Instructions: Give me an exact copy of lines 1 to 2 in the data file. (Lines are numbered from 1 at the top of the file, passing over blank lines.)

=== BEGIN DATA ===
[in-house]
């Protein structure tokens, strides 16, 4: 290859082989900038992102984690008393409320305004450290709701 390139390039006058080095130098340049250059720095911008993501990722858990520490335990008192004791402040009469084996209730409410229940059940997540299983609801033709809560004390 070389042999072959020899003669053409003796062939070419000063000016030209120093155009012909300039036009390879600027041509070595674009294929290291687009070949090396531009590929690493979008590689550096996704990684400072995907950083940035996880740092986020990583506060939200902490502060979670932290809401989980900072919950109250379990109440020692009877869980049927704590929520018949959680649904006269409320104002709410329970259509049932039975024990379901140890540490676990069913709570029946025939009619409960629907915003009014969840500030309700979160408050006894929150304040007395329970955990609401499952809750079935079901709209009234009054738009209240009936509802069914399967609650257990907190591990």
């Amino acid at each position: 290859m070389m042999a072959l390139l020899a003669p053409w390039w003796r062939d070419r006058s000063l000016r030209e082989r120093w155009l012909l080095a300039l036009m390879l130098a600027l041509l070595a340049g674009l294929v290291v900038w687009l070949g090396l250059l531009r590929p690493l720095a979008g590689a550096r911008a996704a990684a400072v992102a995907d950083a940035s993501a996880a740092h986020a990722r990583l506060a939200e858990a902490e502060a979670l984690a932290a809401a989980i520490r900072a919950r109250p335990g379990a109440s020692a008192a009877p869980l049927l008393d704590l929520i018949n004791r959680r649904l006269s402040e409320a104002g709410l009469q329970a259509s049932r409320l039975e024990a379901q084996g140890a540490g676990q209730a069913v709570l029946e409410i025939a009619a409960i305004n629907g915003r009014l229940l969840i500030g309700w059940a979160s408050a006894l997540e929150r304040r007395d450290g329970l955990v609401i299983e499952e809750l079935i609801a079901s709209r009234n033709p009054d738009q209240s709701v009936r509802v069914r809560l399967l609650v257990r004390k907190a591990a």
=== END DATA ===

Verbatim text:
[in-house]
């Protein structure tokens, strides 16, 4: 290859082989900038992102984690008393409320305004450290709701 390139390039006058080095130098340049250059720095911008993501990722858990520490335990008192004791402040009469084996209730409410229940059940997540299983609801033709809560004390 070389042999072959020899003669053409003796062939070419000063000016030209120093155009012909300039036009390879600027041509070595674009294929290291687009070949090396531009590929690493979008590689550096996704990684400072995907950083940035996880740092986020990583506060939200902490502060979670932290809401989980900072919950109250379990109440020692009877869980049927704590929520018949959680649904006269409320104002709410329970259509049932039975024990379901140890540490676990069913709570029946025939009619409960629907915003009014969840500030309700979160408050006894929150304040007395329970955990609401499952809750079935079901709209009234009054738009209240009936509802069914399967609650257990907190591990």